HIV therapy involves a combination of drugs that must be taken once or twice daily, making treatment adherence challenging for many people. But researchers may have found a solution to this problem, in the form of a pill that only needs to be taken once per week.

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Researchers have developed a pill for HIV that would only need to be taken once weekly.

Researchers from the Massachusetts Institute of Technology (MIT) and Brigham and Women’s Hospital — both located in Boston, MA — have developed an ingestible capsule that can slowly release 1 week’s worth of antiretroviral drugs.

The team’s novel creation has the potential to transform HIV therapy, as it means that people may only need to take a single pill once every week, rather than multiple medications every day.

Co-lead study author Robert Langer, the David H. Koch Institute Professor at MIT, and his colleagues believe that their “pillbox in a capsule” could combat the current problem of adherence to antiretroviral therapy; research has indicated that up to 30 percent of people with HIV fail to stick to their treatment regimen.

Langer and his colleagues recently reported the details of their new creation in the journal Nature Communications.

HIV is a virus that attacks and destroys immune cells that are important for staving off infection and disease. If left untreated, HIV can progress to AIDS, wherein a person’s immune system is so severely damaged that they become vulnerable to serious illnesses.

In 2016, there were around 36.7 million people across the globe living with HIV or AIDS. Of these individuals, around 1.8 million were newly infected.

Just 30 years ago, HIV was considered by many as a death sentence. Today, the virus can be successfully managed with antiretroviral drugs, which work by reducing the level of HIV in the body.

A combination of different antiretroviral drugs must be taken every day in order for treatment to be successful, but patients can find it hard to stick to such a regimen.

“One of the main barriers to treating and preventing HIV is adherence,” notes the study’s co-author Giovanni Traverso, of the MIT’s Koch Institute for Integrative Cancer Research. “The ability to make doses less frequent stands to improve adherence and make a significant impact at the patient level.”

“These slow-release dosage systems perform equal or better than the current daily doses for HIV treatment in preclinical models,” he adds.

With this in mind, the researchers decided to build on an idea that first emerged in 2016, which was an ingestible capsule that could remain in the stomach for 2 weeks and deliver drugs.

In a previous study, Langer and his colleagues demonstrated how the capsule could help to treat malaria by slowly releasing controlled doses of the malaria drug ivermectin.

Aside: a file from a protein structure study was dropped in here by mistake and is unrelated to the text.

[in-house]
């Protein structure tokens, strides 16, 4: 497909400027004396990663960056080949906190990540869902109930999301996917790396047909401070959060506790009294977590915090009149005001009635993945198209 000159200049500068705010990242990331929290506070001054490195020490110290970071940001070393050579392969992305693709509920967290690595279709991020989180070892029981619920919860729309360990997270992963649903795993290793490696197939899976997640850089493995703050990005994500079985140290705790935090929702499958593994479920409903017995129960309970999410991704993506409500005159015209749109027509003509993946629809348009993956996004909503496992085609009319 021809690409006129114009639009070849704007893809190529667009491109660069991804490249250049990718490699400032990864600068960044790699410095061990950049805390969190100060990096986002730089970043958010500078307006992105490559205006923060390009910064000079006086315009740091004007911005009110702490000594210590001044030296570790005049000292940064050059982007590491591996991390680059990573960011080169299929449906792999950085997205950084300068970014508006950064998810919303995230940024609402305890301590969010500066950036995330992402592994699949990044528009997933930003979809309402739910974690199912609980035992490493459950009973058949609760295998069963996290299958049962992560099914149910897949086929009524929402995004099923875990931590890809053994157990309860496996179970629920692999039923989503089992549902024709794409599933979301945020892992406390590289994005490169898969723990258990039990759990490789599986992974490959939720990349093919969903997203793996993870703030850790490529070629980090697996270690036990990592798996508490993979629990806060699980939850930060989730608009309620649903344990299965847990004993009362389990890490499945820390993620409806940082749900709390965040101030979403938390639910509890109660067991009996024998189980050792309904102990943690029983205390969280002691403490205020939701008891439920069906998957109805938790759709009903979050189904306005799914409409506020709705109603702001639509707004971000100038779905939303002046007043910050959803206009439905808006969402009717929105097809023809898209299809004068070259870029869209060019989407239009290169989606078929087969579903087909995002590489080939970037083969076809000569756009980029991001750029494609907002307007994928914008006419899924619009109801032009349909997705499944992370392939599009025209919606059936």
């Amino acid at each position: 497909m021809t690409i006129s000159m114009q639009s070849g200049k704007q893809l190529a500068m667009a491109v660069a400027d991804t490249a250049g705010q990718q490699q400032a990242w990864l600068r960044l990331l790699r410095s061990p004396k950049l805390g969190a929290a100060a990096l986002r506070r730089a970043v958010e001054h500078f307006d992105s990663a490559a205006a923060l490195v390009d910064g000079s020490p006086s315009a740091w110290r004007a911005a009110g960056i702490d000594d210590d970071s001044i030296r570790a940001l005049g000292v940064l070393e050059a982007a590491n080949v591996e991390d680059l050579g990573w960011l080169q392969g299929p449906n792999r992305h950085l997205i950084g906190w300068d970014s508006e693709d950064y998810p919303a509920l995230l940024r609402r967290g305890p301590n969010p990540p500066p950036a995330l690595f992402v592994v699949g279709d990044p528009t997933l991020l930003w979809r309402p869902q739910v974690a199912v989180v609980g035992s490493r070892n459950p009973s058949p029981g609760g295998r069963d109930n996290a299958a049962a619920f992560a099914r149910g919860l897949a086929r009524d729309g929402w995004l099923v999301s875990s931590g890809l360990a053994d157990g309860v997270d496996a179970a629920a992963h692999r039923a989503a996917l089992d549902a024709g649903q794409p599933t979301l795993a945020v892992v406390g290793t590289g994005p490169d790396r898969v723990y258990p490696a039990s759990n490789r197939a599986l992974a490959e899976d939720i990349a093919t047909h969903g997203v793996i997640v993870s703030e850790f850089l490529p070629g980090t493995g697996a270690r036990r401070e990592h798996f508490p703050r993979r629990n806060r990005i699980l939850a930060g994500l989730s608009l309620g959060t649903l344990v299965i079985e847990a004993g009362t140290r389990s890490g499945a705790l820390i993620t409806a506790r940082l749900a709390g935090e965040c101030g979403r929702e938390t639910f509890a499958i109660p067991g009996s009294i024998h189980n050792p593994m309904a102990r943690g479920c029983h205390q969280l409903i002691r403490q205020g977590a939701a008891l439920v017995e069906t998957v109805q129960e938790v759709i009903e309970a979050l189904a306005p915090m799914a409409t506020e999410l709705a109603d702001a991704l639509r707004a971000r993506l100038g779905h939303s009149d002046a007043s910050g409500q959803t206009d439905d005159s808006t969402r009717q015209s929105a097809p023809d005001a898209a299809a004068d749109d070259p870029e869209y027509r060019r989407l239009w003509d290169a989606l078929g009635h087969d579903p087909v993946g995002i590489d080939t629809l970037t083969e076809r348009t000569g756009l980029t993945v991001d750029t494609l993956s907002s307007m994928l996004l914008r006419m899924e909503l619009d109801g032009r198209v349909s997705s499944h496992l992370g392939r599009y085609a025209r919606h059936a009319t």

For their latest study, the team looked at whether the capsule could be effective for the treatment of HIV, but some design changes were required.

The original capsule consisted of six arms made of a single, strong polymer. Each arm was loaded with drugs and folded in. After ingestion, the arms folded out and released the drugs.

For the treatment of HIV, however, the capsule would need to be able to release different drugs at different rates — something that the original design did not allow.

As such, the team adapted the design. The main structure of the new capsule is still built from a single, strong polymer, but each of the six arms can hold a different medication, thanks to the addition of “release polymers.”

“In a way, it’s like putting a pillbox in a capsule. Now you have chambers for every day of the week on a single capsule,” says Traverso.

To test whether the newly designed capsule could be effective against HIV, the researchers loaded it with three different antiretroviral drugs — dolutegravir, rilpivirine, and cabotegravir — that are currently used to both prevent and treat HIV.

On testing the drug-loaded capsule on pigs, the researchers found that the capsule successfully settled in the animals’ stomachs, and they gradually released each of the three drugs over a 1-week period.

Once all of the drugs are released, the capsule disintegrates, allowing it to be passed through the gastrointestinal tract.

Of course, the capsule needs to be tested in humans before it can be used for the prevention and treatment of HIV, but the researchers believe that their study results show promise.

The researchers calculated the potential impact of this once-a-week capsule at population level, and they suggest that the pill could boost preventive treatment efficacy for HIV by 20 percent. Also, approximately 200,000–800,000 new HIV infections could be prevented in South Africa over the next 20 years.

Commenting on the findings, Anthony Fauci — director of the National Institute of Allergy and Infectious Disease, which helped to fund the study — says, “A longer-acting, less invasive oral formulation could be one important part of our future arsenal to stop the HIV/AIDS pandemic.”

New and improved tools for HIV treatment and prevention, along with wider implementation of novel and existing approaches, are needed to end the HIV pandemic as we know it. Studies such as this help us move closer to achieving this goal.”

Anthony Fauci